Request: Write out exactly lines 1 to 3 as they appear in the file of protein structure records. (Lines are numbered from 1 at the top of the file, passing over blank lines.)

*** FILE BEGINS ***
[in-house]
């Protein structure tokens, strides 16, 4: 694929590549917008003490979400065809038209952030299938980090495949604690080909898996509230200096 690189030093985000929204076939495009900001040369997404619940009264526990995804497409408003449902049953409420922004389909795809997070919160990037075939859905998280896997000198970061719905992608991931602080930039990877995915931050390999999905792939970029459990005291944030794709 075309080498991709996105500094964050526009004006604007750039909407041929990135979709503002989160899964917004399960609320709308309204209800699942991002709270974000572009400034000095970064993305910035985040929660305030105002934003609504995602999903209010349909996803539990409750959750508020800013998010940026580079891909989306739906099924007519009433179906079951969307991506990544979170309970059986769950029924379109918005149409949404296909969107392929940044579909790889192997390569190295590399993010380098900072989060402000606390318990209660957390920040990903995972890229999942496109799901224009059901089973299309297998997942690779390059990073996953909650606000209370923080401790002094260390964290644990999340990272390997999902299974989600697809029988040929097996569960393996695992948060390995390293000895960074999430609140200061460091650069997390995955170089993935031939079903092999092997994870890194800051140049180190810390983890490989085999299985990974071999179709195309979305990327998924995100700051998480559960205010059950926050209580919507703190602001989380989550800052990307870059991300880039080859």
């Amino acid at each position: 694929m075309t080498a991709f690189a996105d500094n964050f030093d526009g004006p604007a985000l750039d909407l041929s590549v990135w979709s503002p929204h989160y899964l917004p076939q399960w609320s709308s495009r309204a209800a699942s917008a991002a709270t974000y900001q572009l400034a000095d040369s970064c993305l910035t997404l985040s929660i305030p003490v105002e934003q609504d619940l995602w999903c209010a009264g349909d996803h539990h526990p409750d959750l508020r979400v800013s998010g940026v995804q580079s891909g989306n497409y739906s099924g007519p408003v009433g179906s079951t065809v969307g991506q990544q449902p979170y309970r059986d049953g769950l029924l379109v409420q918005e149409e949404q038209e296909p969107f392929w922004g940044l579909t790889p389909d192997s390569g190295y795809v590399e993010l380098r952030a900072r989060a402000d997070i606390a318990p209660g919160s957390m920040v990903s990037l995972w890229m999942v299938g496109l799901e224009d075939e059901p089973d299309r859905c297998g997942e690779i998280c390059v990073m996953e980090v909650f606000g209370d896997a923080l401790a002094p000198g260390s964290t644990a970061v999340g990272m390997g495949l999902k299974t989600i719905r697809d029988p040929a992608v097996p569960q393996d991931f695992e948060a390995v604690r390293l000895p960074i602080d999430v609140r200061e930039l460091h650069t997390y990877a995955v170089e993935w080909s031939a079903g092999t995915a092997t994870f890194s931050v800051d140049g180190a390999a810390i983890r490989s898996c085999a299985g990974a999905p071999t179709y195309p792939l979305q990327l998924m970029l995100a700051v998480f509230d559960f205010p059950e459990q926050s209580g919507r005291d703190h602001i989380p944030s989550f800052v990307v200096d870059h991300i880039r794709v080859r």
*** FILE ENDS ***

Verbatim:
[in-house]
């Protein structure tokens, strides 16, 4: 694929590549917008003490979400065809038209952030299938980090495949604690080909898996509230200096 690189030093985000929204076939495009900001040369997404619940009264526990995804497409408003449902049953409420922004389909795809997070919160990037075939859905998280896997000198970061719905992608991931602080930039990877995915931050390999999905792939970029459990005291944030794709 075309080498991709996105500094964050526009004006604007750039909407041929990135979709503002989160899964917004399960609320709308309204209800699942991002709270974000572009400034000095970064993305910035985040929660305030105002934003609504995602999903209010349909996803539990409750959750508020800013998010940026580079891909989306739906099924007519009433179906079951969307991506990544979170309970059986769950029924379109918005149409949404296909969107392929940044579909790889192997390569190295590399993010380098900072989060402000606390318990209660957390920040990903995972890229999942496109799901224009059901089973299309297998997942690779390059990073996953909650606000209370923080401790002094260390964290644990999340990272390997999902299974989600697809029988040929097996569960393996695992948060390995390293000895960074999430609140200061460091650069997390995955170089993935031939079903092999092997994870890194800051140049180190810390983890490989085999299985990974071999179709195309979305990327998924995100700051998480559960205010059950926050209580919507703190602001989380989550800052990307870059991300880039080859």
């Amino acid at each position: 694929m075309t080498a991709f690189a996105d500094n964050f030093d526009g004006p604007a985000l750039d909407l041929s590549v990135w979709s503002p929204h989160y899964l917004p076939q399960w609320s709308s495009r309204a209800a699942s917008a991002a709270t974000y900001q572009l400034a000095d040369s970064c993305l910035t997404l985040s929660i305030p003490v105002e934003q609504d619940l995602w999903c209010a009264g349909d996803h539990h526990p409750d959750l508020r979400v800013s998010g940026v995804q580079s891909g989306n497409y739906s099924g007519p408003v009433g179906s079951t065809v969307g991506q990544q449902p979170y309970r059986d049953g769950l029924l379109v409420q918005e149409e949404q038209e296909p969107f392929w922004g940044l579909t790889p389909d192997s390569g190295y795809v590399e993010l380098r952030a900072r989060a402000d997070i606390a318990p209660g919160s957390m920040v990903s990037l995972w890229m999942v299938g496109l799901e224009d075939e059901p089973d299309r859905c297998g997942e690779i998280c390059v990073m996953e980090v909650f606000g209370d896997a923080l401790a002094p000198g260390s964290t644990a970061v999340g990272m390997g495949l999902k299974t989600i719905r697809d029988p040929a992608v097996p569960q393996d991931f695992e948060a390995v604690r390293l000895p960074i602080d999430v609140r200061e930039l460091h650069t997390y990877a995955v170089e993935w080909s031939a079903g092999t995915a092997t994870f890194s931050v800051d140049g180190a390999a810390i983890r490989s898996c085999a299985g990974a999905p071999t179709y195309p792939l979305q990327l998924m970029l995100a700051v998480f509230d559960f205010p059950e459990q926050s209580g919507r005291d703190h602001i989380p944030s989550f800052v990307v200096d870059h991300i880039r794709v080859r």